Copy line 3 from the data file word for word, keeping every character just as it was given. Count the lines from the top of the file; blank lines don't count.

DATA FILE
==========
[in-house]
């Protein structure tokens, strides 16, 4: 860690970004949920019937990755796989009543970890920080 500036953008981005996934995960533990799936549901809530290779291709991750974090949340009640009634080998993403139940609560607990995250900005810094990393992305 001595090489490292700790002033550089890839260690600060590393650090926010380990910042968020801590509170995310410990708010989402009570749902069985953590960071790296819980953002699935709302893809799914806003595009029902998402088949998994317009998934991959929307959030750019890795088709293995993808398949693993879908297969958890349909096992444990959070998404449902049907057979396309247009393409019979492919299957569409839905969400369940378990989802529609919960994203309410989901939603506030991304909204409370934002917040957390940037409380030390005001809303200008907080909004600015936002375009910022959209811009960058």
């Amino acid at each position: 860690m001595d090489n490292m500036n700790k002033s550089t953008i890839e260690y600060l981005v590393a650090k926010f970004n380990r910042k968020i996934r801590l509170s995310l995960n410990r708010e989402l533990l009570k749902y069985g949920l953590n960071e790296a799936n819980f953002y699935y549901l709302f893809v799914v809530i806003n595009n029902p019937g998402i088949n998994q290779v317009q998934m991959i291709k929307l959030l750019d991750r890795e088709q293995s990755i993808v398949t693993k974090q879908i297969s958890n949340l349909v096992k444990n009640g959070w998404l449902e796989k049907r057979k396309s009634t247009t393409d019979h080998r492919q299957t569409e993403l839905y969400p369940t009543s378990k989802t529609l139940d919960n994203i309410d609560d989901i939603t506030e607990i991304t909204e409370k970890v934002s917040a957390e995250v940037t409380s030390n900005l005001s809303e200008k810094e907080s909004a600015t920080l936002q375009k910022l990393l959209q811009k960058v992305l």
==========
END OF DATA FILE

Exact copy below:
């Amino acid at each position: 860690m001595d090489n490292m500036n700790k002033s550089t953008i890839e260690y600060l981005v590393a650090k926010f970004n380990r910042k968020i996934r801590l509170s995310l995960n410990r708010e989402l533990l009570k749902y069985g949920l953590n960071e790296a799936n819980f953002y699935y549901l709302f893809v799914v809530i806003n595009n029902p019937g998402i088949n998994q290779v317009q998934m991959i291709k929307l959030l750019d991750r890795e088709q293995s990755i993808v398949t693993k974090q879908i297969s958890n949340l349909v096992k444990n009640g959070w998404l449902e796989k049907r057979k396309s009634t247009t393409d019979h080998r492919q299957t569409e993403l839905y969400p369940t009543s378990k989802t529609l139940d919960n994203i309410d609560d989901i939603t506030e607990i991304t909204e409370k970890v934002s917040a957390e995250v940037t409380s030390n900005l005001s809303e200008k810094e907080s909004a600015t920080l936002q375009k910022l990393l959209q811009k960058v992305l």